August 9, 2018
August 9, 2018
The Kisangani blood bank in Democratic Republic of Congo suffers from lack of international aid and a short supply of blood reserves. Patients in need of transfusions must seek out donations themselves – but finding a donor is all but assured.
KISANGANI, DEMOCRATIC REPUBLIC OF CONGO — Angel Saidi Gwabusu, 46, rushed her daughter, Gracia, to a blood bank. The 8-month-old needed a blood transfusion. Officials there told her that there was no blood available, so Gwabusu found someone willing to donate blood for her daughter, for $15.
Gwabusu paid the man, and Gracia received the transfusion.
But it wasn’t enough, the doctor said. Gracia needed a second transfusion – something Gwabusu couldn’t afford. The blood bank also charges at least $15 for a unit of blood, no matter how ill the potential recipient might be.
“Not a single penny was left in my satchel,” she says.
Instead, she feeds the baby a homemade syrup intended to ease anemia, the malaria-related condition Gracia developed.
As recently as 2013, Kisangani’s blood bank operated smoothly, providing blood to anyone who needed it. That’s when the bank had support from international aid agencies, local officials say. Now, those in need are forced to travel around the city, looking for blood donors, who often charge for the service.
Zita Amwanga, GPJ DRC
This problem is common throughout the region. Transfusions are free in some countries, but in others, recipients must find their own blood donors or pay a high price – as much as $100 per pint – to get the treatment they need. (Read more about this issue here.)
In Kisangani, some who need blood transfusions lose their lives.
Dr. Chérubin Mbongo, coordinator of the Programme National de Transfusion Sanguine, DRC’s blood-transfusion program for Tshopo province, says his center has just 10 percent of the blood reserve stock it should carry.
“The existing blood supplies are too inadequate to meet blood demands of people in the city of Kisangani,” Mbongo says.
The daily demand for blood in the area is as high as 50 units, he says. But there are fewer than 100 blood donors in the city of Kisangani, he says, and most of them donate irregularly.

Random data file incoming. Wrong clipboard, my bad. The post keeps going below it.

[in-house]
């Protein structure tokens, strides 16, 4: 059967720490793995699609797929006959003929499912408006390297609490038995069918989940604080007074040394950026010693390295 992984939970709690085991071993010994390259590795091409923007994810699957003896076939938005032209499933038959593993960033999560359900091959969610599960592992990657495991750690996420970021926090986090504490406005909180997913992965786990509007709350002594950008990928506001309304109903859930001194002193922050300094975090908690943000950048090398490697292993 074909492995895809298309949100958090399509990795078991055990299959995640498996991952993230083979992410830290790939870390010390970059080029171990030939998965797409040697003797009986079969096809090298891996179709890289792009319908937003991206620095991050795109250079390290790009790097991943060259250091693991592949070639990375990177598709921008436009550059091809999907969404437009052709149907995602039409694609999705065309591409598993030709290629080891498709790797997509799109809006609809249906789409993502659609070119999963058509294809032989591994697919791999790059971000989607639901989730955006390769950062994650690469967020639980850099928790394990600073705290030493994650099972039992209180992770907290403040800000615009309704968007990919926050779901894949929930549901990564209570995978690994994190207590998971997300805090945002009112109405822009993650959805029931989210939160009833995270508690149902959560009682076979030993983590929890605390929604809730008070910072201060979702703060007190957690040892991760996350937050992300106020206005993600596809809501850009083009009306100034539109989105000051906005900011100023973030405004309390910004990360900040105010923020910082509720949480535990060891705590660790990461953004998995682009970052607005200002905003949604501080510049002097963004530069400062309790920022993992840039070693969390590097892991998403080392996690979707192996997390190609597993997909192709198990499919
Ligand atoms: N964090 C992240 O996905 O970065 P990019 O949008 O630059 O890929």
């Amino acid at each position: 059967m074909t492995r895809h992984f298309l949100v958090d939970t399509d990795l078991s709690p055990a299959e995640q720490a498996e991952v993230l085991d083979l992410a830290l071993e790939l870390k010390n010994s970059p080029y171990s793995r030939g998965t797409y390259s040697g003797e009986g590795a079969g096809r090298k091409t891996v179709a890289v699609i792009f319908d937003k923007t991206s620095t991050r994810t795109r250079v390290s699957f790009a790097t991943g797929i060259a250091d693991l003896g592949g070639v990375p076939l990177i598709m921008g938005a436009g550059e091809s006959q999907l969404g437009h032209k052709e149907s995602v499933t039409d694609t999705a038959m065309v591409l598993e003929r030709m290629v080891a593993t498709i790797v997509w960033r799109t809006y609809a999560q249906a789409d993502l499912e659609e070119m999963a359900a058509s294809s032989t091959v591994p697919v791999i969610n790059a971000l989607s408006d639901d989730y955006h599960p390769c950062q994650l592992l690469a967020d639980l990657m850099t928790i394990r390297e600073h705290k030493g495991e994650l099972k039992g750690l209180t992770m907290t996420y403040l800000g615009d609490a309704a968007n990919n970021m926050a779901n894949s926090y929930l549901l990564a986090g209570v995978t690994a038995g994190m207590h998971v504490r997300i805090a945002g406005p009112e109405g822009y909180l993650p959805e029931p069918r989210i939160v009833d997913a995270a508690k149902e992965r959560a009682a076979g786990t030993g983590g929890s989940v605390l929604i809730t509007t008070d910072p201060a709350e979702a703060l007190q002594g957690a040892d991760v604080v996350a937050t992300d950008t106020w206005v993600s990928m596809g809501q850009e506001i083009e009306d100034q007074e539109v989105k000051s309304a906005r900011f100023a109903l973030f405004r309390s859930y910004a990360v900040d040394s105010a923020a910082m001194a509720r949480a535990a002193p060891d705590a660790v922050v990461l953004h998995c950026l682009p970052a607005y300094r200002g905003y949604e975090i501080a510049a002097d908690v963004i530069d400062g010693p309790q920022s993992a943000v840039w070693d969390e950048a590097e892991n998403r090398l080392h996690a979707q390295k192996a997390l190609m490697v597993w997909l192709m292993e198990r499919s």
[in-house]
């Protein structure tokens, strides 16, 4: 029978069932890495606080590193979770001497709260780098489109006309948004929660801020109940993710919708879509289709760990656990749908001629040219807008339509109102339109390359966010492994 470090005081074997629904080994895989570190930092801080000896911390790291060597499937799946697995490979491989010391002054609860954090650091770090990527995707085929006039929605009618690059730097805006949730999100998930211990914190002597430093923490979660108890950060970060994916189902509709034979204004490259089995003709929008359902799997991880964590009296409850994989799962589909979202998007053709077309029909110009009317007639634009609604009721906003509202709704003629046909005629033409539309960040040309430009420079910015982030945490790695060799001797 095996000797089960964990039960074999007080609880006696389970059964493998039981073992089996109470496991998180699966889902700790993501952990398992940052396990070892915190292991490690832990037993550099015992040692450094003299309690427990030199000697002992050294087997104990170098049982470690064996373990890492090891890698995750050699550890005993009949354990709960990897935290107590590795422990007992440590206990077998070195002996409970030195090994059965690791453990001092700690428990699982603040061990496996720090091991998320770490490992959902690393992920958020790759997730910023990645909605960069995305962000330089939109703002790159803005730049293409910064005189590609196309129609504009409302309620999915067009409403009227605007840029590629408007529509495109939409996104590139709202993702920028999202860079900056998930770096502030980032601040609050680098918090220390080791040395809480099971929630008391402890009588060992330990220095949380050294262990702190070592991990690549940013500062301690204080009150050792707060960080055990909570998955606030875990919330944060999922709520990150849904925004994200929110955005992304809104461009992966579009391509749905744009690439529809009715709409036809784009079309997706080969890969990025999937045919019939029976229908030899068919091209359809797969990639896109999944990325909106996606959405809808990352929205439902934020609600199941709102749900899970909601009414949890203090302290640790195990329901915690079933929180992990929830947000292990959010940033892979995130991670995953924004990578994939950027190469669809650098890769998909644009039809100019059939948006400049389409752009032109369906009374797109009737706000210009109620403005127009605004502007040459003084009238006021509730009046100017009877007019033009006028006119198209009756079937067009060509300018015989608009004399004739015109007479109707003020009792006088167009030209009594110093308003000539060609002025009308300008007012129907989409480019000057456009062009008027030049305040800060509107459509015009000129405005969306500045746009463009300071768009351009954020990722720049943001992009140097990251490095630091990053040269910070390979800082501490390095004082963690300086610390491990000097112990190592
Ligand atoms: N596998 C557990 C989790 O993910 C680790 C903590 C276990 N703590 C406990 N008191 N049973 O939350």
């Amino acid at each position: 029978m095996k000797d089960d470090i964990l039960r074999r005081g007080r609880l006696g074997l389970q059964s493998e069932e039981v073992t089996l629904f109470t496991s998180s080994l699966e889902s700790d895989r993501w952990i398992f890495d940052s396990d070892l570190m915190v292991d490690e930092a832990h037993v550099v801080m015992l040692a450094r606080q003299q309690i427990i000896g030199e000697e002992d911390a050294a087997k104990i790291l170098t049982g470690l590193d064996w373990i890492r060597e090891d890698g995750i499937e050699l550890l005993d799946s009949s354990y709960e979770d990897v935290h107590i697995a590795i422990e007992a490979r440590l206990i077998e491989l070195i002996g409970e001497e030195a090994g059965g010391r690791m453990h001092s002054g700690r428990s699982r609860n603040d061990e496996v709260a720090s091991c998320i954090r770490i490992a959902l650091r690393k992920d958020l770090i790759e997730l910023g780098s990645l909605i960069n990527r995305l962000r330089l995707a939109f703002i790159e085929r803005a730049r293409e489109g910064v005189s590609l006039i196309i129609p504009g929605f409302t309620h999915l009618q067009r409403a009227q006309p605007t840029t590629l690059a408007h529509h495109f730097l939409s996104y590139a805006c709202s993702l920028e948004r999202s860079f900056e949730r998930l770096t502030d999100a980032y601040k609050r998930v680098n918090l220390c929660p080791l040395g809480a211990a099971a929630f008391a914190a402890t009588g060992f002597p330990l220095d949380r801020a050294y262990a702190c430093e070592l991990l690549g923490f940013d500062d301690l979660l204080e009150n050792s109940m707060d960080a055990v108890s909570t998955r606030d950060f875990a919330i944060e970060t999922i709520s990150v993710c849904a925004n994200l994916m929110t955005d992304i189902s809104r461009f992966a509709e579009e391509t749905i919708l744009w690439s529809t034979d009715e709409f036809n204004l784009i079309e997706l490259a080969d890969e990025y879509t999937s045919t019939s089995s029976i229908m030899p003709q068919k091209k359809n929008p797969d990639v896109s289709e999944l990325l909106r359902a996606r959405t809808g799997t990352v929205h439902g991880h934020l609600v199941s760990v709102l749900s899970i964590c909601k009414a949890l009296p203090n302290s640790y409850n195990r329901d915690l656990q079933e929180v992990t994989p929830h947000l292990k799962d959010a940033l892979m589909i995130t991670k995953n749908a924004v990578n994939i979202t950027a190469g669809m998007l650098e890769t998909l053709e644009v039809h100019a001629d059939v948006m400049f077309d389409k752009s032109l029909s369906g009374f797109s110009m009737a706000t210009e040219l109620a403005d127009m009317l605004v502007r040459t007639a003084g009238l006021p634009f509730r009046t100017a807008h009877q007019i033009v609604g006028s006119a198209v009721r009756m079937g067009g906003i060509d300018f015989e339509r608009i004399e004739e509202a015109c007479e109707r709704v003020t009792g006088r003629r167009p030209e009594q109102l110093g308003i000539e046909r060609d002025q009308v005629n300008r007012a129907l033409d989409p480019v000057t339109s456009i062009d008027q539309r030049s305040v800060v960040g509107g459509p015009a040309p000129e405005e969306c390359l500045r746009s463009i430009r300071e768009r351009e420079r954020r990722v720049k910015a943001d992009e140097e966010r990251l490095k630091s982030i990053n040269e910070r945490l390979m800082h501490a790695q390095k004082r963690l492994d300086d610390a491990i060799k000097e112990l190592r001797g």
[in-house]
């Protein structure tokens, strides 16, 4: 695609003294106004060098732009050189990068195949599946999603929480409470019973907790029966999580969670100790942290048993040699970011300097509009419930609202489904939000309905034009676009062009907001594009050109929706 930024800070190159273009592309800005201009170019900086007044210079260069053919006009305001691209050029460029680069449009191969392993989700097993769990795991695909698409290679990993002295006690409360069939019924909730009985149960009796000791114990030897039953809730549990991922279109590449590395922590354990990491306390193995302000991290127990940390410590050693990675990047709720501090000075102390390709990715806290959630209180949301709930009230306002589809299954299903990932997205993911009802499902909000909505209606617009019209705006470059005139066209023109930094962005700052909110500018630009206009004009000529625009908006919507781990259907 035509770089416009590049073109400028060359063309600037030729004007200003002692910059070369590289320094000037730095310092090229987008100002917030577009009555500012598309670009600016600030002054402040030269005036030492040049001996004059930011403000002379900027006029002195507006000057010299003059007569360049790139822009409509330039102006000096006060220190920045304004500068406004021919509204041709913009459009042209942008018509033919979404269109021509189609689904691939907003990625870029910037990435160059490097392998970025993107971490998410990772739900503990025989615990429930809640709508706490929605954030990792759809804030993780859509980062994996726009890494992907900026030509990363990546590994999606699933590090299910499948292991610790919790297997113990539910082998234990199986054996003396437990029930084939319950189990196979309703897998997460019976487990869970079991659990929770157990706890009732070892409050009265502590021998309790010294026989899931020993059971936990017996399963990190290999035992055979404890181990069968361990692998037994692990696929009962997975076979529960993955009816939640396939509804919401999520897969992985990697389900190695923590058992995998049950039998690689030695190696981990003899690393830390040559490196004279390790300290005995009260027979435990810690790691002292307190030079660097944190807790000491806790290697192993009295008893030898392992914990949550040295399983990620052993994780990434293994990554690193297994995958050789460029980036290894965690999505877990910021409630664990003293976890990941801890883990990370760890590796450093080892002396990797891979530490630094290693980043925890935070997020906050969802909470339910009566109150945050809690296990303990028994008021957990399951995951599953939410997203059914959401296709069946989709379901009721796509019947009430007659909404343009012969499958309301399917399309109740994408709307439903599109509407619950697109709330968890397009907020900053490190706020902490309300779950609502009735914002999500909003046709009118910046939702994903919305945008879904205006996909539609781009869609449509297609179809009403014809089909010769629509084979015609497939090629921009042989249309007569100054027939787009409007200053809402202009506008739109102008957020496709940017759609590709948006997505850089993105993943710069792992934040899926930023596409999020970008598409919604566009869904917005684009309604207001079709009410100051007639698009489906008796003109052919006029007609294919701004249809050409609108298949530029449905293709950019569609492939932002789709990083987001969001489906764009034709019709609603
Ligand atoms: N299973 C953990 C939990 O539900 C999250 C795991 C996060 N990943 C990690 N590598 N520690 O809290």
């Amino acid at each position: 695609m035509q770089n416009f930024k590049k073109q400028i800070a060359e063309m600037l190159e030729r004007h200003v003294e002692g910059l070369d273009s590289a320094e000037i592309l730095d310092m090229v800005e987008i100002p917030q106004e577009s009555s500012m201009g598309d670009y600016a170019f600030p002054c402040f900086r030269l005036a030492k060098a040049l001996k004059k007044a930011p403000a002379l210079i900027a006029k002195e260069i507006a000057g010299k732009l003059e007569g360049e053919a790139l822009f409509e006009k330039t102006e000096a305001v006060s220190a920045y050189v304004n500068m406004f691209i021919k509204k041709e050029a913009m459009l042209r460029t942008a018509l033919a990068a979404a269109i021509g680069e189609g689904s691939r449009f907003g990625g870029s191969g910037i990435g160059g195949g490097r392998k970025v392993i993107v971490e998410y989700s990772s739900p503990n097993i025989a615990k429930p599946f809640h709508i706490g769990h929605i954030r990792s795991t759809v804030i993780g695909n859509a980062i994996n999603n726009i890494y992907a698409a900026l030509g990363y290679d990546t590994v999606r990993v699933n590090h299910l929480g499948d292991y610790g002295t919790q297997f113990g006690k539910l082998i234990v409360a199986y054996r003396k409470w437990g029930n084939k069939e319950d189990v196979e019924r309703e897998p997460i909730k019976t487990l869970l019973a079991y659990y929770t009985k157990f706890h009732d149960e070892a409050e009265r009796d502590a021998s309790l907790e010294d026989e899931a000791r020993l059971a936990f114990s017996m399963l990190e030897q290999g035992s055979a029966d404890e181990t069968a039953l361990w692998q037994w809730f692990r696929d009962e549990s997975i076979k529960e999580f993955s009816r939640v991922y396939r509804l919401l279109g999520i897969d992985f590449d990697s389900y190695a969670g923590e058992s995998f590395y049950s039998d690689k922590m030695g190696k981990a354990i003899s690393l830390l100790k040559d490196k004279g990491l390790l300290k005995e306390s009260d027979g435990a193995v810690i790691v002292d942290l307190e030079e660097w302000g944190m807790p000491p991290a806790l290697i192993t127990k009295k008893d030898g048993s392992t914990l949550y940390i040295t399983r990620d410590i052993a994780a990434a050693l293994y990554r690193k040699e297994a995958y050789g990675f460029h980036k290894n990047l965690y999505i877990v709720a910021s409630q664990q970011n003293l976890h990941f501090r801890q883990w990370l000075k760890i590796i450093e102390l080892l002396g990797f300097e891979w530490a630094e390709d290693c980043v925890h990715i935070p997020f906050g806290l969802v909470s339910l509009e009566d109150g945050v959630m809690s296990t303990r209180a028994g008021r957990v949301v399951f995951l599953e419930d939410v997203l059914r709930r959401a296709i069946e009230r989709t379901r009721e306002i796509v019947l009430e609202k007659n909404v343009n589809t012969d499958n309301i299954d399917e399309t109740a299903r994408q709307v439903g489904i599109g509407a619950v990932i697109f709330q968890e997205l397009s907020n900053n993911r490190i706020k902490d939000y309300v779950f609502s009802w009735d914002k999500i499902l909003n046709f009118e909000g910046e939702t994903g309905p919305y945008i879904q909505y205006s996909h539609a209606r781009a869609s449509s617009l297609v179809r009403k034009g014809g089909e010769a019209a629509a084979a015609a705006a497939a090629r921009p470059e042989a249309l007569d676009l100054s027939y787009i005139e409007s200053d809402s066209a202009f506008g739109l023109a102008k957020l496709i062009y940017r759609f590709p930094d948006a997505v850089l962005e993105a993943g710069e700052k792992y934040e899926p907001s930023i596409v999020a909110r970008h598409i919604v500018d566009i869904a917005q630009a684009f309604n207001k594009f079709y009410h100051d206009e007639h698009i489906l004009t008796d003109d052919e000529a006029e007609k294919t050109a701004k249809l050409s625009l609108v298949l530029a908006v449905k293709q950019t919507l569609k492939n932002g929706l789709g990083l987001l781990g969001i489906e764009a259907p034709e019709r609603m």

There are more than 1 million people in Kisangani, and some estimates put the figure as high as 1.6 million.
The blood bank is forced to charge at least $15 per unit because it needs the money to stay afloat, Mbongo says.
Even seriously ill people who need blood must pay. There are no exceptions, he says.
Bernadette Furaha, the province’s minister of health, says the central government, based in Kinshasa, more than 2,500 kilometers (nearly 1,600 miles) away, will soon let Tshopo province manage its own funds earmarked for blood banks.
She did not confirm when that shift will happen or how much money might be available.
Meanwhile, the province’s lack of available blood has had fatal consequences. Furaha says 32 people in the province died in 2017 because they didn’t get blood transfusions.
Locals say it’s unfair to donate blood for free when those in need are charged for it.
Hervé Kitambala Tabu, a 26-year-old father, says he donated blood regularly after he saw a poster encouraging people to do so. But then his relative died from blood loss, he says, because the family couldn’t afford a transfusion.
“And yet, I donated blood for free,” he says.
He doesn’t donate blood anymore.
Sylvestre Ndahayo, GPJ, translated this article from French.